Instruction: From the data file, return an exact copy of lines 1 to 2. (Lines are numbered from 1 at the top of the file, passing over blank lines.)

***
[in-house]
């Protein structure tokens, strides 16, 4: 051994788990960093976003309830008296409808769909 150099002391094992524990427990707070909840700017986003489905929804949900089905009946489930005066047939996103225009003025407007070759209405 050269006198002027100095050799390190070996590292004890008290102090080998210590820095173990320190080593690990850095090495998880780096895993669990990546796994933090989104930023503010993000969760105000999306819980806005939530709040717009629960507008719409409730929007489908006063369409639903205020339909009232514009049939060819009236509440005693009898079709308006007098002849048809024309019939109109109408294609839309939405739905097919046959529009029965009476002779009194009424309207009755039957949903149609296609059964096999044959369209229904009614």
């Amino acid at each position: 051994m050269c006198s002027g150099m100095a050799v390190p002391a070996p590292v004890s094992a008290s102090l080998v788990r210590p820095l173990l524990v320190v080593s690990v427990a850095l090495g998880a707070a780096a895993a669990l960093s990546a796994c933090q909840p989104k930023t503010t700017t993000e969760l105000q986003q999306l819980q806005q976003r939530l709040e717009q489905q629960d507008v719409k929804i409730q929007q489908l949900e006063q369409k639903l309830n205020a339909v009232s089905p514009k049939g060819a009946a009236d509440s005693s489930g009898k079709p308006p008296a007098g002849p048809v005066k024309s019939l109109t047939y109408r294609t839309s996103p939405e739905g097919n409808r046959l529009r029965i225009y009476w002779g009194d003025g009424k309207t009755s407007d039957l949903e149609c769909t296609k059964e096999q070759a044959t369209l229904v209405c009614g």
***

[in-house]
């Protein structure tokens, strides 16, 4: 051994788990960093976003309830008296409808769909 150099002391094992524990427990707070909840700017986003489905929804949900089905009946489930005066047939996103225009003025407007070759209405 050269006198002027100095050799390190070996590292004890008290102090080998210590820095173990320190080593690990850095090495998880780096895993669990990546796994933090989104930023503010993000969760105000999306819980806005939530709040717009629960507008719409409730929007489908006063369409639903205020339909009232514009049939060819009236509440005693009898079709308006007098002849048809024309019939109109109408294609839309939405739905097919046959529009029965009476002779009194009424309207009755039957949903149609296609059964096999044959369209229904009614």